When Is Planning to Accelerate Earnings “Fraud”?
For public companies, events of recent months have spotlighted the question of when financial transactions having the effect of boosting revenues or earnings or reducing taxes may cross the line to constitute a fraud on shareholders or creditors.
Transactions designed to keep debt off a corporate balance sheet, accelerate the reporting of revenues or earnings, or generate losses for income tax purposes should be analyzed with extra care in light of the renewed attention being paid to certain of such arrangements by the Securities and Exchange Commission.
This article summarizes recent actions taken by the SEC in some of these matters.
Senior executives and general counsel of public companies should take particular care in evaluating proposed transactions whose primary effect may be viewed as revenue or earnings management without an independent business purpose or that may otherwise be viewed as potentially misleading to investors if not adequately disclosed.
The collapse of Enron has served as a wake-up call for financial reporting in the energy industry.
In recent weeks, a number of major public energy companies have announced that they are restating their revenues and expenses to disregard so-called “wash” trades in which electricity was simultaneously sold and repurchased from a counterparty with essentially no financial risk or gain involved in the transactions. Other public energy companies have issued public statements as a result of the increased market scrutiny in this area denying that they engaged in such transactions.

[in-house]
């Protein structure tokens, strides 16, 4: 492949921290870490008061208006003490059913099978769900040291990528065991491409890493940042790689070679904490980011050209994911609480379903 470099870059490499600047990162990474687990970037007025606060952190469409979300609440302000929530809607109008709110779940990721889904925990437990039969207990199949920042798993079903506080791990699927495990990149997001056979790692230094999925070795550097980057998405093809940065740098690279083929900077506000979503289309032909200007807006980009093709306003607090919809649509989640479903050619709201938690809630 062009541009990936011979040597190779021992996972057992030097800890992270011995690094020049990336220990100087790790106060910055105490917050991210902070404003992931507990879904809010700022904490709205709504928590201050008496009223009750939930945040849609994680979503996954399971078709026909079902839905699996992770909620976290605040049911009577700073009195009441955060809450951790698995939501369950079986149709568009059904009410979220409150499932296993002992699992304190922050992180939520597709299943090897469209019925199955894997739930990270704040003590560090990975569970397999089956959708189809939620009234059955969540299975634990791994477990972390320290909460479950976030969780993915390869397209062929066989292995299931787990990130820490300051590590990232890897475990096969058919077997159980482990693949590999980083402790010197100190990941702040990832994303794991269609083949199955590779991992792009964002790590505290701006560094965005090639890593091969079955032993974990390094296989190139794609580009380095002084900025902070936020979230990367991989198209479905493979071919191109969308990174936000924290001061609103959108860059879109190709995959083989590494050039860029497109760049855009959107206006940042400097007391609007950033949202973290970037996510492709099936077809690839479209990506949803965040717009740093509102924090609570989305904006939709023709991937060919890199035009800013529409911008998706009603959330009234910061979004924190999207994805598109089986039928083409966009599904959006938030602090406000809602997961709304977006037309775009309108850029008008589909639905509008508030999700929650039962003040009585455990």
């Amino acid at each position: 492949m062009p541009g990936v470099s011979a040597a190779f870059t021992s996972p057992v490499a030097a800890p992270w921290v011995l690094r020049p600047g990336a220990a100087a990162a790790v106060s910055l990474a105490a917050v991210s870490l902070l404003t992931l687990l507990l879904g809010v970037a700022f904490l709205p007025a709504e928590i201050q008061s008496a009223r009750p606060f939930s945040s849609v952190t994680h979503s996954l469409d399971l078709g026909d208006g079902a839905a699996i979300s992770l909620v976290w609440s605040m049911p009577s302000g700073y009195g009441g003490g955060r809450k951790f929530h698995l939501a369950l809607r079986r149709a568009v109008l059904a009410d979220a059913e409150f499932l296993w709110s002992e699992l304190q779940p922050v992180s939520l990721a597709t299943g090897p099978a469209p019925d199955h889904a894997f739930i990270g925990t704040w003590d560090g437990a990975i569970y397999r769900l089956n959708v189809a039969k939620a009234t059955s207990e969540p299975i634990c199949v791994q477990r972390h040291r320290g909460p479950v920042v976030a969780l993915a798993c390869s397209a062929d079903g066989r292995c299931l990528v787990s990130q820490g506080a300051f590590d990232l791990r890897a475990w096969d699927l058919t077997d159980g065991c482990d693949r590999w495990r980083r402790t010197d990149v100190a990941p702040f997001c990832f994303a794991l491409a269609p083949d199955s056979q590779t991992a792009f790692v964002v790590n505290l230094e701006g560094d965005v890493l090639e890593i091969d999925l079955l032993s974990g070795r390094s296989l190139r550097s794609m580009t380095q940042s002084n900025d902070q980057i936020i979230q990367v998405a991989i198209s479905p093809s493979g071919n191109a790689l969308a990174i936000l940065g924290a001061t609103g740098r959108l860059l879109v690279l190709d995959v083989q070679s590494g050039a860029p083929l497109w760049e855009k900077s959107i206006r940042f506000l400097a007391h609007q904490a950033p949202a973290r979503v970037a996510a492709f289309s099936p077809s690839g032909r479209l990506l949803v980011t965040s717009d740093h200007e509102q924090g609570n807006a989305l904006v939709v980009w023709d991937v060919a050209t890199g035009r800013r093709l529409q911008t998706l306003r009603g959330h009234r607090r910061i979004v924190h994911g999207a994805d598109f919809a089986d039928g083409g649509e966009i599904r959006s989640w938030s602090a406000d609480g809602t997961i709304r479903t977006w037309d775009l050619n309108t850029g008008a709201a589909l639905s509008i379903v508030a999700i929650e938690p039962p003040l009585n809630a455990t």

The SEC has launched investigations into the use of certain financial arrangements, including in the case of Enron the alleged improper use of special purpose entities to keep large amounts of debt off the parent company’s balance sheet and lack of public disclosure of such transactions. Some companies have restated their balance sheets to bring formerly off-balance sheet debt onto the balance sheet.
The dollar amounts involved in many of these arrangements are huge. Restatements of revenues for some companies have involved billions of dollars of adjustments.
The energy industry is only the latest industry to face questions over the validity of financial reporting for certain types of transactions. In what is clearly a trend crossing several industries, a number of publicly-traded telecommunications companies also are being scrutinized for accounting practices related to alleged improper recognition of revenues in connection with sales of capacity on newly-constructed fiber-optic lines and swap transactions. The SEC has opened investigations into the financial reporting practices of firms such as Qwest Communications and Global Crossing Ltd. as well as Enron in connection with such arrangements.
Lines Drawn by the Law